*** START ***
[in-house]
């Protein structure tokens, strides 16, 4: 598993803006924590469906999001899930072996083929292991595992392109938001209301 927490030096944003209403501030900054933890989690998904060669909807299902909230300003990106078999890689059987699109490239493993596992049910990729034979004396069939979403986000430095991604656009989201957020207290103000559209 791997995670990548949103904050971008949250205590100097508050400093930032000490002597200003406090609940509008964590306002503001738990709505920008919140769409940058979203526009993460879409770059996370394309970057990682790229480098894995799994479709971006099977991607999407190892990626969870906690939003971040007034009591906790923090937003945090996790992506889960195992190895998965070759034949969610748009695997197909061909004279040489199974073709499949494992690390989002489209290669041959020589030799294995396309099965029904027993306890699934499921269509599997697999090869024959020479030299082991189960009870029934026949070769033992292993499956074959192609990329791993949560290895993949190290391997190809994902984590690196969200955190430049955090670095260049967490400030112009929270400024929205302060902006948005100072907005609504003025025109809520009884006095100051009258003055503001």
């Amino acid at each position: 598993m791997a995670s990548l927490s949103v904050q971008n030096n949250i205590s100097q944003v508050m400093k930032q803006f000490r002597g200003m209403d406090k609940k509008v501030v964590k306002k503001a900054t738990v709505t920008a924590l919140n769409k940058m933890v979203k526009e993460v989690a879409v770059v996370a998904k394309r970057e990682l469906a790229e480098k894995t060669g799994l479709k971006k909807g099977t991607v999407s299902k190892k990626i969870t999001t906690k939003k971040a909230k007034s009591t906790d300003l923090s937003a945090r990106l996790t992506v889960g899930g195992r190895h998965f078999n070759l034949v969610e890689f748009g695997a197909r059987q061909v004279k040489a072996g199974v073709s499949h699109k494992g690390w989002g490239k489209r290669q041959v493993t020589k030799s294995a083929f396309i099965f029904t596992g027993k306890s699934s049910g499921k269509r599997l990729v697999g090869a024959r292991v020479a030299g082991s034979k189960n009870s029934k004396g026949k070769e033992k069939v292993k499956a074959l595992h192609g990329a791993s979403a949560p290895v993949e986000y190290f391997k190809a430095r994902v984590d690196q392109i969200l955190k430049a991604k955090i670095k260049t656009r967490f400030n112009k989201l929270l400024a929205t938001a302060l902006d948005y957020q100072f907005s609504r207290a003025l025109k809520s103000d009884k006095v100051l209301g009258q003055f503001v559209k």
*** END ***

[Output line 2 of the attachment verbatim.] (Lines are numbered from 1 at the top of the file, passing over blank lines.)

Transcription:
């Protein structure tokens, strides 16, 4: 598993803006924590469906999001899930072996083929292991595992392109938001209301 927490030096944003209403501030900054933890989690998904060669909807299902909230300003990106078999890689059987699109490239493993596992049910990729034979004396069939979403986000430095991604656009989201957020207290103000559209 791997995670990548949103904050971008949250205590100097508050400093930032000490002597200003406090609940509008964590306002503001738990709505920008919140769409940058979203526009993460879409770059996370394309970057990682790229480098894995799994479709971006099977991607999407190892990626969870906690939003971040007034009591906790923090937003945090996790992506889960195992190895998965070759034949969610748009695997197909061909004279040489199974073709499949494992690390989002489209290669041959020589030799294995396309099965029904027993306890699934499921269509599997697999090869024959020479030299082991189960009870029934026949070769033992292993499956074959192609990329791993949560290895993949190290391997190809994902984590690196969200955190430049955090670095260049967490400030112009929270400024929205302060902006948005100072907005609504003025025109809520009884006095100051009258003055503001």